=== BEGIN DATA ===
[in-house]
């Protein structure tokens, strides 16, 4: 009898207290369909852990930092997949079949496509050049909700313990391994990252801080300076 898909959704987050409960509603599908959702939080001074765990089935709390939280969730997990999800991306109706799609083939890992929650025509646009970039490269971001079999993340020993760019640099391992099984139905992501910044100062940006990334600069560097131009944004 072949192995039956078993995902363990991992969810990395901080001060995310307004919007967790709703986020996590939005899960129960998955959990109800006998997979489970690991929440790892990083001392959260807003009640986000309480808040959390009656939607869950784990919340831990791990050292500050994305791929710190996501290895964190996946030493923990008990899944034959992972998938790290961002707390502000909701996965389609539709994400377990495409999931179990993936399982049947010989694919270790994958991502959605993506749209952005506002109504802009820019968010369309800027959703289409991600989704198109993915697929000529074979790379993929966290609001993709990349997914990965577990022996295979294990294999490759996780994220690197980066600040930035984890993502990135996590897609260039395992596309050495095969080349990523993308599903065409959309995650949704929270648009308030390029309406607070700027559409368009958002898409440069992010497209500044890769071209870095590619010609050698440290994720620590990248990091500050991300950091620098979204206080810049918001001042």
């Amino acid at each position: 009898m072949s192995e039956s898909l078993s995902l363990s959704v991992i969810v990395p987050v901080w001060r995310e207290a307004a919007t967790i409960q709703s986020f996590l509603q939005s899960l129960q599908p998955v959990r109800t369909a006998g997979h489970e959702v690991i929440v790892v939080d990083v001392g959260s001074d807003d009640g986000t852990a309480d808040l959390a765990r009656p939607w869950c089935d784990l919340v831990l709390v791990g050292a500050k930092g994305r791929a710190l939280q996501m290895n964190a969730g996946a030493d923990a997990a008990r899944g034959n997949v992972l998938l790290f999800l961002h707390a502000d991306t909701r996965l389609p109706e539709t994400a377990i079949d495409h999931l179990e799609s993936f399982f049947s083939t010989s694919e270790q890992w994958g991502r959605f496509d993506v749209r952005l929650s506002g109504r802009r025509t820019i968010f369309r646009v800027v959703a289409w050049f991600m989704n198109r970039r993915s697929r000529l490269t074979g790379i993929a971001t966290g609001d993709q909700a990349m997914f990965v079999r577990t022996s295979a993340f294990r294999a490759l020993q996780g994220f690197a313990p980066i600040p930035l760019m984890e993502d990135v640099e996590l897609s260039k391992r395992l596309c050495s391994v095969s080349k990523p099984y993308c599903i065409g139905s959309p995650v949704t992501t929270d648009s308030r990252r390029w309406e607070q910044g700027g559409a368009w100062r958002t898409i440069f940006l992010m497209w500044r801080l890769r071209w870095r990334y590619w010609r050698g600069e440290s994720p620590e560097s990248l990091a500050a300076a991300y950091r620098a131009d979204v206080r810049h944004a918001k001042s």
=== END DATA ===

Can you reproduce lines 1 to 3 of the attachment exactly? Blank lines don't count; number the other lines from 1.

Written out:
[in-house]
């Protein structure tokens, strides 16, 4: 009898207290369909852990930092997949079949496509050049909700313990391994990252801080300076 898909959704987050409960509603599908959702939080001074765990089935709390939280969730997990999800991306109706799609083939890992929650025509646009970039490269971001079999993340020993760019640099391992099984139905992501910044100062940006990334600069560097131009944004 072949192995039956078993995902363990991992969810990395901080001060995310307004919007967790709703986020996590939005899960129960998955959990109800006998997979489970690991929440790892990083001392959260807003009640986000309480808040959390009656939607869950784990919340831990791990050292500050994305791929710190996501290895964190996946030493923990008990899944034959992972998938790290961002707390502000909701996965389609539709994400377990495409999931179990993936399982049947010989694919270790994958991502959605993506749209952005506002109504802009820019968010369309800027959703289409991600989704198109993915697929000529074979790379993929966290609001993709990349997914990965577990022996295979294990294999490759996780994220690197980066600040930035984890993502990135996590897609260039395992596309050495095969080349990523993308599903065409959309995650949704929270648009308030390029309406607070700027559409368009958002898409440069992010497209500044890769071209870095590619010609050698440290994720620590990248990091500050991300950091620098979204206080810049918001001042």
């Amino acid at each position: 009898m072949s192995e039956s898909l078993s995902l363990s959704v991992i969810v990395p987050v901080w001060r995310e207290a307004a919007t967790i409960q709703s986020f996590l509603q939005s899960l129960q599908p998955v959990r109800t369909a006998g997979h489970e959702v690991i929440v790892v939080d990083v001392g959260s001074d807003d009640g986000t852990a309480d808040l959390a765990r009656p939607w869950c089935d784990l919340v831990l709390v791990g050292a500050k930092g994305r791929a710190l939280q996501m290895n964190a969730g996946a030493d923990a997990a008990r899944g034959n997949v992972l998938l790290f999800l961002h707390a502000d991306t909701r996965l389609p109706e539709t994400a377990i079949d495409h999931l179990e799609s993936f399982f049947s083939t010989s694919e270790q890992w994958g991502r959605f496509d993506v749209r952005l929650s506002g109504r802009r025509t820019i968010f369309r646009v800027v959703a289409w050049f991600m989704n198109r970039r993915s697929r000529l490269t074979g790379i993929a971001t966290g609001d993709q909700a990349m997914f990965v079999r577990t022996s295979a993340f294990r294999a490759l020993q996780g994220f690197a313990p980066i600040p930035l760019m984890e993502d990135v640099e996590l897609s260039k391992r395992l596309c050495s391994v095969s080349k990523p099984y993308c599903i065409g139905s959309p995650v949704t992501t929270d648009s308030r990252r390029w309406e607070q910044g700027g559409a368009w100062r958002t898409i440069f940006l992010m497209w500044r801080l890769r071209w870095r990334y590619w010609r050698g600069e440290s994720p620590e560097s990248l990091a500050a300076a991300y950091r620098a131009d979204v206080r810049h944004a918001k001042s």